As man is bound to his subjective perception, inhibited from comprehending the essence of things, he is forced to apply personal, extraneous meaning to them or find himself devoid of it altogether. Loftiness of such application is the nature of romanticism, and such is the nature of Melville’s Moby Dick. The sea becomes vogue, limbo for the reticent felo-de-se; the untraversed, the nebulous, even the numinous. The Pequod assumes the role of a nation of men—30 men for 30 states is explicit enough—doomed by the mad will of him in power. The Whale either becomes God, myth, the embodiment of evil, or all of the above, depending on which character’s perception is to be taken. Indeed, Moby Dick contains myriad instances of such applied
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It is the image of the ungraspable phantom of life; and this is the key to it all” (16). Throughout the novel, Ishmael attempts to wrap his head around various romantic stimuli ranging from the anatomy of the whale back to the sea itself, but his efforts are met with no avail, and the preceding quote is a sort of key in itself in this regard—the key to understanding why he fails. Because man’s self is the “ungraspable phantom,” he can by no means be expected to comprehend the nature of things other than himself. Even in his efforts to understand these extraneous items, he merely projects pieces of himself in order to fill the gaps in his own comprehension; though this is a romantic idea, it is by no means the key to understanding the world; rather, it is the key to asserting one’s place in it.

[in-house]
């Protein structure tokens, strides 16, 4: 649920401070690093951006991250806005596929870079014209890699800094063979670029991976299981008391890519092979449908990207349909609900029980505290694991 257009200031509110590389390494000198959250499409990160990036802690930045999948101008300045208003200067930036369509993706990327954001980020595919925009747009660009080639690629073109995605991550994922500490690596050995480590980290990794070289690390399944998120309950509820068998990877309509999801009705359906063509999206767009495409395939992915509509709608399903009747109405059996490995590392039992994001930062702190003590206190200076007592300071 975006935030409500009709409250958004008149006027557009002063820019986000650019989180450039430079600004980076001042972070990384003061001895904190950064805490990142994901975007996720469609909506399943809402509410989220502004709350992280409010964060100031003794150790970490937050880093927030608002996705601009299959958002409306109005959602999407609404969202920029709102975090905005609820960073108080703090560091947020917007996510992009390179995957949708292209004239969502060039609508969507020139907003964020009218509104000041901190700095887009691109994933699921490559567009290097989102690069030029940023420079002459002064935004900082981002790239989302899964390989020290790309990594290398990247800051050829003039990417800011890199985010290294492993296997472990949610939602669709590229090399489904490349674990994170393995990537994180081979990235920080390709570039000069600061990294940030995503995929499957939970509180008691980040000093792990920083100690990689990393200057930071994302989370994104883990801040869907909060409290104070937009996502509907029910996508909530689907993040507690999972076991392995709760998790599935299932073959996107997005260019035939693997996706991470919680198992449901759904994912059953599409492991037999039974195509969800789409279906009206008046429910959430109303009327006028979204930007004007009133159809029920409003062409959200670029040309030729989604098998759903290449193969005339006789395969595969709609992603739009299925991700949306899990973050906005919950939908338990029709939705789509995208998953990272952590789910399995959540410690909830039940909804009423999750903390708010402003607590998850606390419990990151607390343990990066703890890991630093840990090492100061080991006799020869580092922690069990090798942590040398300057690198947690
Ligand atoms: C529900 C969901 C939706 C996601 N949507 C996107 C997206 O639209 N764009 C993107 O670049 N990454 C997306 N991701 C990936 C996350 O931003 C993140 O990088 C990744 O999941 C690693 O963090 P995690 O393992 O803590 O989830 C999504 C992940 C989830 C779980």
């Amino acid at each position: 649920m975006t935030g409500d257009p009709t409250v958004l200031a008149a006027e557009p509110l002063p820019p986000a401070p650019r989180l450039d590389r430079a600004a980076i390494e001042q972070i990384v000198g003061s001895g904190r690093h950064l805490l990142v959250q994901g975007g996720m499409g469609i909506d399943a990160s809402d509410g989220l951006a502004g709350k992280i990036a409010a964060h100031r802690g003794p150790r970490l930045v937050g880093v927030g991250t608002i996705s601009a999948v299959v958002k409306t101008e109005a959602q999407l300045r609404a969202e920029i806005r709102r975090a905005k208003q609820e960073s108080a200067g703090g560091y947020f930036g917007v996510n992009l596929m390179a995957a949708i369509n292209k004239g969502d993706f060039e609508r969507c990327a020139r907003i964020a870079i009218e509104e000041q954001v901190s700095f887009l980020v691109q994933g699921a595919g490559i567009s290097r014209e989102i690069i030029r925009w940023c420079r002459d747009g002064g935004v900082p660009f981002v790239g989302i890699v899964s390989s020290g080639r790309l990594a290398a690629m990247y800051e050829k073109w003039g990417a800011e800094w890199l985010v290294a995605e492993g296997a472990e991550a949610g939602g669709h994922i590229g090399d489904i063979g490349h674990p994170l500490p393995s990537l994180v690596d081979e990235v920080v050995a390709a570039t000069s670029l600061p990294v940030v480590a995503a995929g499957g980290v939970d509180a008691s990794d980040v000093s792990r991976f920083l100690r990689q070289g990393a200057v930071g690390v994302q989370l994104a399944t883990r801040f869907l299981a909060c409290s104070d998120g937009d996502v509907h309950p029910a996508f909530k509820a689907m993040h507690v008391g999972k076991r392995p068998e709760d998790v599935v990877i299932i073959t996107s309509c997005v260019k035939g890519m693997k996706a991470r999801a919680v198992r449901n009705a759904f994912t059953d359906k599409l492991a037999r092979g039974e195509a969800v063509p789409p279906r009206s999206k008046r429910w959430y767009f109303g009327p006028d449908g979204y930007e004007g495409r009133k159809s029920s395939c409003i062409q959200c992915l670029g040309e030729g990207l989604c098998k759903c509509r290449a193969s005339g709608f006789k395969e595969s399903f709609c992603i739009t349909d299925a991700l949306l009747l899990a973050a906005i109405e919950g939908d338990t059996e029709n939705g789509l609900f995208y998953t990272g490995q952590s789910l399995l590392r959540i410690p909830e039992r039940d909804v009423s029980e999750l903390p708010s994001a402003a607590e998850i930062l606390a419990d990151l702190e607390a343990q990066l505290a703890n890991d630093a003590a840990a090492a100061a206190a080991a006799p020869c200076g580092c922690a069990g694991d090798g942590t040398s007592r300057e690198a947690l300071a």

The sea, in all its depth and vastness, represents the unknown and the unknowable; such is the reason why Ishmael describes it as the marriage of life and death—at times, a sabbatical from life, at others, a gradual suicide; at others still, the very river Styx. In his usual poetic, somewhat explicit manner, Melville defines both sea and death as one in saying, “Death is only a launching into the region of the strange Untried; it is but the first salutation to the possibilities of the immense Remote, the Wild, the Watery, the Unshored”